blood clot concerns with vaccine

please upgrade to the latest version for the best experience. what still has some people worried is the possibility of blood clots developing – a condition called thrombosis with thrombocytopenia syndrome (tts) – with the one-shot johnson & johnson (janssen) vaccine. however, the cdc and fda did advise women younger than 50 to be aware of the risk, noting that it had not been seen in the pfizer and moderna vaccines. though, one study determined that people were eight to 10 times more likely to develop blood clots in the brain from having covid itself rather than from receiving either of the pfizer or moderna vaccines. in the meantime, dr. asif wahid, a cardiologist at novant health cardiology in thomasville and lexington, answered some of the most pressing questions. blood clots are blood-formed blockages in the vein that can affect circulation. if left untreated, the clot can break free and travel to the lungs.

a long drive or long flight can also put you at risk for blood clots. some covid patients have developed blood clots in multiple places throughout the body, and patients that have diabetes or high blood pressure are at a higher risk. tts is a rare condition in which blood clots are accompanied by a low level of platelets, the colorless blood cells that help blood to clot. however, if platelets drop below normal levels, patients are at increased risk of cerebral venous sinus thrombosis (cvst), a blood clot in the brain that can be life-threatening. similar occurrences of tts were observed following the rollout of the astrazeneca covid-19 vaccine in europe. while blood clots are normally treated with a blood thinner medication, patients that develop tts as a result of the vaccine may require a different treatment regimen. before coming to market, each vaccine had to go through a strict approval process, and the cdc and fda continue to monitor for possible side effects.

despite overwhelming evidence that the benefits of the covid-19 vaccine outweigh the risks, and that the chances of dying from the coronavirus far exceed those of having an adverse reaction to the shot, reports of rare, (fewer than one in a million) post-vaccine blood clots may have you reconsidering vaccination. although it is hard to quantify exactly how many people in the united states experience such blood clots, as many as 900,000–1 to 2 per 1,000–could be affected annually, dr. desancho says. “the risk of getting a blood clot either venous or arterial from the covid-19 vaccines is very minimal compared to the risk in the general population,” she says. out of 34 million recipients of the astrazeneca-oxford vaccine, there were only 169 possible cases of blood clots in the brain, and 53 possible cases of abdominal blood clots; whereas, among the more than 7 million recipients of the johnson & johnson/janssen vaccine, there were just six possible cases of blood clots in the brain, she explains. a blood clot is a gel-like clump of blood that forms to stop the bleeding of an injured artery or vein.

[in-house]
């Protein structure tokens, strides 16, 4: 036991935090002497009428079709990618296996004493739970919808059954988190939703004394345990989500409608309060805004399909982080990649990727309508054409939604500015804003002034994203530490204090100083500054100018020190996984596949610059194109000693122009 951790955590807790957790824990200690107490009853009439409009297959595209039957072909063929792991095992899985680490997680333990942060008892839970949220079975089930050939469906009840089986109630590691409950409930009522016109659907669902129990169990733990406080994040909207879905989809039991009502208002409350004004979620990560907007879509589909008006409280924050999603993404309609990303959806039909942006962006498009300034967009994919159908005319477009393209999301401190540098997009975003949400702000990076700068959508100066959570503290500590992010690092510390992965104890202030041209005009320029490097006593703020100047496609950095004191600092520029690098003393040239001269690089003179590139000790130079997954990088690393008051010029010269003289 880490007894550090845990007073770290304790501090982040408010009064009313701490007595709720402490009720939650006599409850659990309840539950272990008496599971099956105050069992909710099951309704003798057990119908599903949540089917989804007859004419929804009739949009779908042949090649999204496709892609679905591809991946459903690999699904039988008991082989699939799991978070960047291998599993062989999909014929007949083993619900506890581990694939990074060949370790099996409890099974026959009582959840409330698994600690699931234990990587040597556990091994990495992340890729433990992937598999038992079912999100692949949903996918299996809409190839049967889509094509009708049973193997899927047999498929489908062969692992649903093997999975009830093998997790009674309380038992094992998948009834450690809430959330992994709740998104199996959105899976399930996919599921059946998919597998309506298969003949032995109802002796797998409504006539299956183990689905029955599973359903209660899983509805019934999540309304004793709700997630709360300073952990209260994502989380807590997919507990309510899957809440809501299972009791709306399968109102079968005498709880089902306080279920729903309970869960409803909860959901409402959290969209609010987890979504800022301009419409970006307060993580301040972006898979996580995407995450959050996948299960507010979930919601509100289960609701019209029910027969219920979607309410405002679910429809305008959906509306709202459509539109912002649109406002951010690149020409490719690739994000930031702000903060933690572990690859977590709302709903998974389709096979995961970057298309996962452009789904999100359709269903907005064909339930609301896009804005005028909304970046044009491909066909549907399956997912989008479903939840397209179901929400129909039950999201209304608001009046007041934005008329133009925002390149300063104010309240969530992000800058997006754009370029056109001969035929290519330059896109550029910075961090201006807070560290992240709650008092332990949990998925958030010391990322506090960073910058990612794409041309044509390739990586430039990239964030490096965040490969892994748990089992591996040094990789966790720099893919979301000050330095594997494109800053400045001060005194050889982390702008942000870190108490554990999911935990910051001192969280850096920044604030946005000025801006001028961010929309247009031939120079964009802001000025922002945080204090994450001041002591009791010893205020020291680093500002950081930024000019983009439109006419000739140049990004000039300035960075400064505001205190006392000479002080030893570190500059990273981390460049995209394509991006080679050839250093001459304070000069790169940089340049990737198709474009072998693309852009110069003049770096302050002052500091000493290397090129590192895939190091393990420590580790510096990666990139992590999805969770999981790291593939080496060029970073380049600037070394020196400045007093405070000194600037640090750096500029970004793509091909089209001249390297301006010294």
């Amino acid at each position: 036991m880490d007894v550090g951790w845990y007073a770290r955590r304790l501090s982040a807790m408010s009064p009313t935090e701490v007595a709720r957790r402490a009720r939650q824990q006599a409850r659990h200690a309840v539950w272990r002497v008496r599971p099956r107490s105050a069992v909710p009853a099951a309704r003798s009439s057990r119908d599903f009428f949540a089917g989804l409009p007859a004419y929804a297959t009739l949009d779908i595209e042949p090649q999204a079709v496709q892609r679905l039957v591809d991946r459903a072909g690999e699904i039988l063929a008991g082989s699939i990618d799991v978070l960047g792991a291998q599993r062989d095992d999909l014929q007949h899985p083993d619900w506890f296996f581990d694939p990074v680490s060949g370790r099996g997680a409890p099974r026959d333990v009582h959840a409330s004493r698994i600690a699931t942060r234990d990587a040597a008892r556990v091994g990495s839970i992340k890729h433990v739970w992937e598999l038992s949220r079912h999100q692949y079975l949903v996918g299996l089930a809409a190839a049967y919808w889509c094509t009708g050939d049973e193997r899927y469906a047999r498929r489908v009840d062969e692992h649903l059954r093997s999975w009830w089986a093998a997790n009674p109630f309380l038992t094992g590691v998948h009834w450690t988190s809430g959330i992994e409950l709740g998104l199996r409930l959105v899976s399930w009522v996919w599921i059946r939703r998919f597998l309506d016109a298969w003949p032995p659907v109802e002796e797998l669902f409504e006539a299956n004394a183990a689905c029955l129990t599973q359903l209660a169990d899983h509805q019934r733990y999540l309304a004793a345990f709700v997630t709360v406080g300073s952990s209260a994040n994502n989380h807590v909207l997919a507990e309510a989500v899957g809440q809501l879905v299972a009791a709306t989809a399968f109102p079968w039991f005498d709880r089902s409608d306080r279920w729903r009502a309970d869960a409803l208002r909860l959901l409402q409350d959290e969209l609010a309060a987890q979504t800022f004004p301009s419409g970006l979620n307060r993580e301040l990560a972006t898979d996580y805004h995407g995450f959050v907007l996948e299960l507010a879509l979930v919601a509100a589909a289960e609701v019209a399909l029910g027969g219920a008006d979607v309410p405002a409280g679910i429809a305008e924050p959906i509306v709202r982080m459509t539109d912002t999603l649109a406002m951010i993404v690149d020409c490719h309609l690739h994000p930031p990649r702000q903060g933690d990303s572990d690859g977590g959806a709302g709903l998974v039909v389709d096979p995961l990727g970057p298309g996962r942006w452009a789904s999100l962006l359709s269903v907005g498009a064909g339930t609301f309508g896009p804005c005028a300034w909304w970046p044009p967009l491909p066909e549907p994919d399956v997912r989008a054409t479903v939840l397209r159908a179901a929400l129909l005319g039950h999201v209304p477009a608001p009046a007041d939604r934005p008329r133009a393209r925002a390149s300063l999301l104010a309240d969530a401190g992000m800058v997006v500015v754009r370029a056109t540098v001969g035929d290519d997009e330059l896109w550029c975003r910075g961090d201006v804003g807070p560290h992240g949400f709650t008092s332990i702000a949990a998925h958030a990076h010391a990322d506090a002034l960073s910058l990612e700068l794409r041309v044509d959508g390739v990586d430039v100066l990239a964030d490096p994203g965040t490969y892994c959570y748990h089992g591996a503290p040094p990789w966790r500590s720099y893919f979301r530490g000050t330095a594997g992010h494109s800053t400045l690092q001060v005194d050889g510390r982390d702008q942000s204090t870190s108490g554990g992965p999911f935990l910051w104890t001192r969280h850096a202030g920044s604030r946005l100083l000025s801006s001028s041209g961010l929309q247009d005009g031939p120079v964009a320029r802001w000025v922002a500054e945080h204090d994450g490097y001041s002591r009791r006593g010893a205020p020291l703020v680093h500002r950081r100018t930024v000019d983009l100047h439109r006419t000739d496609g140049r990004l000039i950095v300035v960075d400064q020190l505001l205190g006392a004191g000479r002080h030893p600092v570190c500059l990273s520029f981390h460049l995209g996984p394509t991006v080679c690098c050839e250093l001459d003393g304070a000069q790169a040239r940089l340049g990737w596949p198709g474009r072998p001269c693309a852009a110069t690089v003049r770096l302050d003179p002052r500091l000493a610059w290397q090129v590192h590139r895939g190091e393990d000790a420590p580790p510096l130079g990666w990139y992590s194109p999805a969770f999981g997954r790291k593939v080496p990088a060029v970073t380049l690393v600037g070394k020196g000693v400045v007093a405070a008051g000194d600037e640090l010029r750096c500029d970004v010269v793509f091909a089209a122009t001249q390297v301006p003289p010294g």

(both the johnson & johnson/ janssen and astrazeneca-oxford vaccines are believed to have triggered the production of antibodies that activated the production of platelets, which then caused blood clotting and abnormal bleeding.) even covid can trigger a blood clot. they can also travel (embolism) through your bloodstream to various parts of the body and cause a range of health problems, depending on their size and location. other risk factors may include: symptoms of blood clots depend on where they’re located. in the brain, a blood clot may cause loss of speech or vision, extreme dizziness, or weakness along one side of the body. because such symptoms may indicate other health problems, your doctor may conduct various diagnostic procedures, including blood tests, ultrasound, a ct scan, magnetic resonance angiography (mra) (which looks specifically at blood vessels), or a v/q scan, (which tests the flow of air and blood in the lungs), to rule out other conditions.

as mentioned above, the clotting condition associated with the j&j vaccine is called thrombosis with thrombocytopenia (tts). thrombosis occurs the clots that have been tentatively linked to the astrazeneca and j&j vaccines have particular characteristics: they occur in unusual parts of what kind of blood clot has been associated with the j&j vaccine? tts is a rare condition in which blood clots are accompanied by a low level of, .

the fda said the decision was made after more information was shared about the occurrence of a rare blood clotting condition, thrombosis with thrombocytopenia syndrome (tts), 1 or 2 weeks after people received the j&j vaccine. the finding u201cwarrants limiting the authorized use of the vaccine,u201d the fda said. yet, dr. desancho stresses that your risk of developing a vaccine-related blood clot is no greater than the general population’s overall blood covid-19 vaccine astrazeneca is not associated with an increased overall risk of blood clotting disorders. there have been very rare cases of with the johnson & johnson vaccine, the cdc reports seeing thrombosis with thrombocytopenia syndrome at a rate of about seven cases per 1, .

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